US airpower on display in Paris

  • Published
  • By Tech. Sgt. Ryan Crane
  • U.S. European Command Public Affairs
Defense Department representatives and aircraft were on hand at the 51st International Paris Air Show, the largest aerospace event in the world, at Le Bourget Airport, France, June 15-21.

Secretary of the Air Force Deborah Lee James; Heidi Grant, the deputy under secretary of Air Force, international affairs; Dr. William LaPlante, assistant secretary of the Air Force acquisition; and Gen. Frank Gorenc, the U.S. Air Forces in Europe and Air Forces Africa commander, attended the air show to meet with foreign defense officials, air chiefs and industry CEOs.

The flying demonstrations at the air show are expected to draw a crowd of more than 139,000 over the three days it’s open to the public. However, the main attraction for the DOD is the opportunity to build partnerships with their European allies and reaffirm their commitment to a secure and peaceful Europe.

James spoke with many of those partners during the U.S. pavilion opening ceremony.

"It takes all of us working in a very synchronized fashion to reach our goal," James said. "We in the Air Force like to talk about global vigilance, global reach and global power, but we can't get any of that done without our partners. In fact I would submit that our joint success in the future will depend on those very partnerships."

The air show provides a collaborative opportunity to share and strengthen the U.S. and European strategic partnership that has been forged during the last seven decades and is built on a foundation of shared values, experiences and vision.

"It’s important to show American equipment and American Airmen," Gorenc said, "and it's important that we describe how those Airmen and equipment operate together. We need to highlight our ability to interoperate with our partners."

While these meetings with foreign military officials and industry executives are the main focus for the DOD representatives, the crowd pleasers are the aircraft the U.S. flew in to showcase.

Eleven aircraft make up the DOD corral of static displays which feature the A-10 Thunderbolt II, F-15E Strike Eagle, F-16C Fighting Falcon, CH-47 Chinook, RQ-7 Shadow Tactical UAV, UH-72 Lakota, UH-60 Black Hawk, AH-64 Apache, WC-130J Super Hercules and the P-8 Poseidon.

Many of the aircraft are vital components supporting Operation Atlantic Resolve, an ongoing mission lead by U.S. European Command. OAR is the all-encompassing mission to demonstrate commitment to NATO allies and partners for peace in light of ongoing Russian intervention in Ukraine. Events like this highlight the importance of working together to take on future challenges.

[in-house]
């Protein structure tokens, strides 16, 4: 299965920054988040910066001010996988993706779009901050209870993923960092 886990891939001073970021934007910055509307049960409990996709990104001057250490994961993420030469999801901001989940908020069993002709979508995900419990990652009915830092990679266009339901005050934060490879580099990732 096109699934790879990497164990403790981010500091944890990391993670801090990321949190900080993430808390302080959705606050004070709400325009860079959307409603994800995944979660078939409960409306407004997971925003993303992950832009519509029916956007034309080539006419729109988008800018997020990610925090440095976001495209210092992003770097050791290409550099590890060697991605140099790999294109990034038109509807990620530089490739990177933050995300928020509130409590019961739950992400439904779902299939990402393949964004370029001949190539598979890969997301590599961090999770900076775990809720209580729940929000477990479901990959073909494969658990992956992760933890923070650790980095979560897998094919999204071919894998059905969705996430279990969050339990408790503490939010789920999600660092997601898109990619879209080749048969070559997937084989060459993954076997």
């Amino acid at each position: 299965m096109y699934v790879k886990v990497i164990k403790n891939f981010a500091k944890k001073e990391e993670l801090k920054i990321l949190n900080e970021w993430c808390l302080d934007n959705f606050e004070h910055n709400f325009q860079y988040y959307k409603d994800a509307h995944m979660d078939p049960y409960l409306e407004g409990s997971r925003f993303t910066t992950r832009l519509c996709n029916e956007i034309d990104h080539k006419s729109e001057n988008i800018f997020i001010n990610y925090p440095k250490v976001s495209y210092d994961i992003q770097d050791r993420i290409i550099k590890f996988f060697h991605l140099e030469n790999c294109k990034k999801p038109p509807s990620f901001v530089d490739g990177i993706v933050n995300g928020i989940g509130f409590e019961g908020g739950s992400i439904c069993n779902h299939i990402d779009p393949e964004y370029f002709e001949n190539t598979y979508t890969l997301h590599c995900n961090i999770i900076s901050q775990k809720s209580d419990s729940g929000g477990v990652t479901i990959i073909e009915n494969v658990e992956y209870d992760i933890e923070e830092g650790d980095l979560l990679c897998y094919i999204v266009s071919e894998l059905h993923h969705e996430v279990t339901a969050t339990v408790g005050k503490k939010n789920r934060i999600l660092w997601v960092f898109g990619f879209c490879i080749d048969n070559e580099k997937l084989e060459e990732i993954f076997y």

"Last year the biggest thing on the plate was how are we going to transition in Afghanistan," Gorenc said in a recent interview. "This year, we deal with Russia, we're dealing with (the Islamic State of Iraq and the Levant), and we're dealing with Ebola. So, it reinforces the fact that despite all of our efforts, we cannot predict the future. However, what we can predict is when there are challenges in the world, airpower will be part of that solution. Oftentimes, airpower is the first to respond."

That responsive airpower is on display at Le Bourget.

Nearly 100 U.S. personnel, who are familiar with these aircraft, were on hand to meet guests, answer questions and give tours. They also had the chance to channel their inner celebrity and strike a pose for their fans.

"Every time we come to an air show the best part is just interacting with the crowds and people," said Col. Dave Pollmiller, the DOD air boss. "To be able to share our story and what our airplanes do, that is always the best part."

For most of the U.S. military here, it is the first time exhibiting their aircraft at an airshow, and it's not a time they will soon forget.

"I like seeing people from other countries and all of their aircraft and the items that they have here,” said Chief Warrant Officer Gerry Smith. "They are very friendly and it’s great to be able to see things in person that we could normally only see on TV. It has been a great experience here in Paris."